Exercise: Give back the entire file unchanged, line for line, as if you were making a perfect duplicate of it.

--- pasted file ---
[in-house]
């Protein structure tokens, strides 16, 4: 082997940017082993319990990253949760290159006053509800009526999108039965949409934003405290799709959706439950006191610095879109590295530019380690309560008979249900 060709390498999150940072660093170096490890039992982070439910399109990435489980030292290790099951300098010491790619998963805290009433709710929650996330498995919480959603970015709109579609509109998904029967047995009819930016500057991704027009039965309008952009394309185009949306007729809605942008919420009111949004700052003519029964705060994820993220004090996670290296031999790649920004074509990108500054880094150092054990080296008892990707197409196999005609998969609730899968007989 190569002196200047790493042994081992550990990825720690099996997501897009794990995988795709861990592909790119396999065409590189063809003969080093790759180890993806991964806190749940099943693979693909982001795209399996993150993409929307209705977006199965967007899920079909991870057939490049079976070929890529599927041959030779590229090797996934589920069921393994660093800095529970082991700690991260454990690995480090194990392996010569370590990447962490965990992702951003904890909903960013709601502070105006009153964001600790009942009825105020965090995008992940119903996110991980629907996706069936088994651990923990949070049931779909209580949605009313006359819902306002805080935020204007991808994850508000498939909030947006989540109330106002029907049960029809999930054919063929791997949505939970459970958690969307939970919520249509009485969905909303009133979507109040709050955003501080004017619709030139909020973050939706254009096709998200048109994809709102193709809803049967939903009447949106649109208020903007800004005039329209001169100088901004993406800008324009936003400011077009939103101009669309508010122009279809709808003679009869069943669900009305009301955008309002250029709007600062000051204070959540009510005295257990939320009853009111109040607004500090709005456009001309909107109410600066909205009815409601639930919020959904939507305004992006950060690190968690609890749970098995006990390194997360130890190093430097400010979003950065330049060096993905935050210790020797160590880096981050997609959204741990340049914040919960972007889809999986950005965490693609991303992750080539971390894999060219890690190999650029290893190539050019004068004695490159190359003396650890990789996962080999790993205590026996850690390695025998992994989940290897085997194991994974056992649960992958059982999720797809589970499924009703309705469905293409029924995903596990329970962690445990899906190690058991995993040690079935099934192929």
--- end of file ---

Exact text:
[in-house]
């Protein structure tokens, strides 16, 4: 082997940017082993319990990253949760290159006053509800009526999108039965949409934003405290799709959706439950006191610095879109590295530019380690309560008979249900 060709390498999150940072660093170096490890039992982070439910399109990435489980030292290790099951300098010491790619998963805290009433709710929650996330498995919480959603970015709109579609509109998904029967047995009819930016500057991704027009039965309008952009394309185009949306007729809605942008919420009111949004700052003519029964705060994820993220004090996670290296031999790649920004074509990108500054880094150092054990080296008892990707197409196999005609998969609730899968007989 190569002196200047790493042994081992550990990825720690099996997501897009794990995988795709861990592909790119396999065409590189063809003969080093790759180890993806991964806190749940099943693979693909982001795209399996993150993409929307209705977006199965967007899920079909991870057939490049079976070929890529599927041959030779590229090797996934589920069921393994660093800095529970082991700690991260454990690995480090194990392996010569370590990447962490965990992702951003904890909903960013709601502070105006009153964001600790009942009825105020965090995008992940119903996110991980629907996706069936088994651990923990949070049931779909209580949605009313006359819902306002805080935020204007991808994850508000498939909030947006989540109330106002029907049960029809999930054919063929791997949505939970459970958690969307939970919520249509009485969905909303009133979507109040709050955003501080004017619709030139909020973050939706254009096709998200048109994809709102193709809803049967939903009447949106649109208020903007800004005039329209001169100088901004993406800008324009936003400011077009939103101009669309508010122009279809709808003679009869069943669900009305009301955008309002250029709007600062000051204070959540009510005295257990939320009853009111109040607004500090709005456009001309909107109410600066909205009815409601639930919020959904939507305004992006950060690190968690609890749970098995006990390194997360130890190093430097400010979003950065330049060096993905935050210790020797160590880096981050997609959204741990340049914040919960972007889809999986950005965490693609991303992750080539971390894999060219890690190999650029290893190539050019004068004695490159190359003396650890990789996962080999790993205590026996850690390695025998992994989940290897085997194991994974056992649960992958059982999720797809589970499924009703309705469905293409029924995903596990329970962690445990899906190690058991995993040690079935099934192929």